With the coming of mass production, most manufacturer's custom shops became a special section of the factory where gunsmiths could add accessories and engravers could decorate a gun almost any way consumers desired. They handle individual items in a way production department can't, mostly improving cosmetics.

Colt's concept goes beyond that. Yes, it's still part of the factory and provides the usual services, but it has become a different kind of shop in recent years. Using parts from the plant, Colt's Custom Shop can turn out a truly custom gun. it can produce a specialty product with very limited appeal at an affordable cost.

For example, Colt's supposedly went out of the Single Action Army revolver business back in the 1960s, but the gun has never really out of production. it is still produced by the custom shop.

"It can take anywhere from a couple of months to a year or more to complete a custom gun order. it depends on what's involved," said Jim Alaimo, custom shop supervision. A custom gun could be a cataloged model which is hand-assembled, custom engraved, and hand polished all by the most skilled specialist in the factory, or it could be a gun that isn't even in the catalog, such as the Single Action Army.

Keeping Customers On Target

The Government Model 1911 competitors shoot at the National Match Course isn't the same as the one the GIs carried during the war. A target gun isn't what customer would want for Police Combat or IPSC events. There are subtle differences among the handguns best suited for each of these competitive events, and dealers will see a variety of pistols, specialized for specific events, coming from Colt's

Tom Uznanski, Colt's manager of customer satisfaction, oversees the custom shop which includes customer service, product service, spare parts,and final factory testing and shipping.

"People like 1987 and 1990 USPSA national champion Jerry Barnhart of Team Colt Bill Blankenship, who was seven times national champion, and our experienced customers all tell us what they need for specific competitive events," Uznanski said, "Our goal is for thee customer to be able to take his new gun out of the box, walk up to the firing line and compete on a national level."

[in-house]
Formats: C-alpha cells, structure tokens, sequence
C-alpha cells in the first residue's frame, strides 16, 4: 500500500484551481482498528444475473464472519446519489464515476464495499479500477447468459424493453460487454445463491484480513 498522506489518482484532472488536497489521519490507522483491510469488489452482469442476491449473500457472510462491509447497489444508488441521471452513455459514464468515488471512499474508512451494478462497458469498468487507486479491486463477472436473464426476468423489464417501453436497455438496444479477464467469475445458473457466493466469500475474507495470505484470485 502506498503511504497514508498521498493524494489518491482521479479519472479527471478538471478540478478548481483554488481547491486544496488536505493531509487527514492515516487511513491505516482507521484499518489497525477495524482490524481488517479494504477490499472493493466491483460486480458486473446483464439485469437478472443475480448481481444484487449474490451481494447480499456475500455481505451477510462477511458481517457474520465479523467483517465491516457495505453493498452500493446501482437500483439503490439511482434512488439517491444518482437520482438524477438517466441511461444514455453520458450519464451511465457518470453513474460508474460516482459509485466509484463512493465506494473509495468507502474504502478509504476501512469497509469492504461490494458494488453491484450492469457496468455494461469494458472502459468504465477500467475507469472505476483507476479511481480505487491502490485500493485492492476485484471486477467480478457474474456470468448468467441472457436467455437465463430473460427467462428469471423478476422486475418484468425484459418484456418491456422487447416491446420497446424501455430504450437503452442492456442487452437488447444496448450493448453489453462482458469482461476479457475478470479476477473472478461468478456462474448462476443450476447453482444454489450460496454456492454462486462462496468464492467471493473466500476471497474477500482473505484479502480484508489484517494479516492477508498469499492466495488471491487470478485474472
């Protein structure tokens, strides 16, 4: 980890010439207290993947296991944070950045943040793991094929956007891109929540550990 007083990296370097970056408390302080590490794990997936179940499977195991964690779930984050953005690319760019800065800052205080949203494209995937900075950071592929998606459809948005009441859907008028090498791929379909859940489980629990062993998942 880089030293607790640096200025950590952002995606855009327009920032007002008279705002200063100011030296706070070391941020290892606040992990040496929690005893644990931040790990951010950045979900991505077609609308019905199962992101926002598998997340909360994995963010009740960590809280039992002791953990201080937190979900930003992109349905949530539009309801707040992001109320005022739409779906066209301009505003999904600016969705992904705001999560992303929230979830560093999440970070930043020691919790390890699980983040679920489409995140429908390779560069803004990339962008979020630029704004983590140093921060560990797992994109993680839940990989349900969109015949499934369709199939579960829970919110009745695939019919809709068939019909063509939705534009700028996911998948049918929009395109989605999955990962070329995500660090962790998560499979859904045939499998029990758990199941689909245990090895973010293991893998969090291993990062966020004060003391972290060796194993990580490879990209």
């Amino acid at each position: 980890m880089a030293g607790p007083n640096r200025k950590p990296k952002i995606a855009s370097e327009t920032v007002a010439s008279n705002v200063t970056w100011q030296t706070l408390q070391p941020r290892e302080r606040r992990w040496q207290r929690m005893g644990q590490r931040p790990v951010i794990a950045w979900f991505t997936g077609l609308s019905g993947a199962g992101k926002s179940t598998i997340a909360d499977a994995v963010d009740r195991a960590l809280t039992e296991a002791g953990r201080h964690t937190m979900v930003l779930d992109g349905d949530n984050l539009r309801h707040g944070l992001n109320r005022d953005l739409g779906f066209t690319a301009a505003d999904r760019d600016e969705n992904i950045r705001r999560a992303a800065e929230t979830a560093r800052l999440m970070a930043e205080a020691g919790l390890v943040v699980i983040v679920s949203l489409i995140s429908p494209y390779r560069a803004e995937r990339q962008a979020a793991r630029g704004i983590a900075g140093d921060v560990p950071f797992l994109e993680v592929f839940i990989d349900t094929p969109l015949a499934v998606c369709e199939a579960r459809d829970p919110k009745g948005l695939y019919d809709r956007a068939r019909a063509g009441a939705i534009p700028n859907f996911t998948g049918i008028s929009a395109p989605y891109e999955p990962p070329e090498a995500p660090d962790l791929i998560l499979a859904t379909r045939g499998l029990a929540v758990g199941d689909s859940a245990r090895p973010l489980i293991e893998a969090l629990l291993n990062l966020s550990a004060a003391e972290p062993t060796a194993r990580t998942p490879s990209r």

Writing a letter to the president of the company is not a wasted effort at Colt's either. Appropriate letters from dealers as well as consumers are passed around the plant - even to the factory floor where the machinist can see what the customer thinks of the product he has produced.

Perhaps it look the strike and restructuring of the company to teach Colt's the fallacy of divisiveness, but the Three Musketeers' idea seems to be catching on at Colt's:"All for one and one for all."
COPYRIGHT 1992 Publishers' Development Corporation
No portion of this article can be reproduced without the express written permission from the copyright holder.
Copyright 1992 Gale, Cengage Learning. All rights reserved.

Article Details
Printer friendly Cite/link Email Feedback
Author:Clede, Bill
Publication:Shooting Industry
Date:May 1, 1992
Words:1071
Previous Article:Looking at scopes.
Next Article:Muzzleloading rendezvous.
Topics:


Related Articles
Another shot for Mujahid; Newmarket third hits the Classic trail again as he bids to provide Dunlop with his first victory in the French Guineas.
Newbury: Indiana the one to beat says Meehan; Trainer happy colt can turn tables on Golden Silca.
Mill Reef: Channon's Cheveley dilemma; Rain holds key to Silca supplementary entry after battling victory over colts.
Lambourn: Silca Legend has strong claims; View from the training centres.
Colt legacy presented at Historical Center. (Industry Watch).
American football: Peyton 11-4 to top Marino tonight.
BLOODSTOCK DESK: Healthy Calder figur es could be a good omen.
Horse Racing: Grand Slam colt heads yearling sale.

Terms of use | Copyright © 2017 Farlex, Inc. | Feedback | For webmasters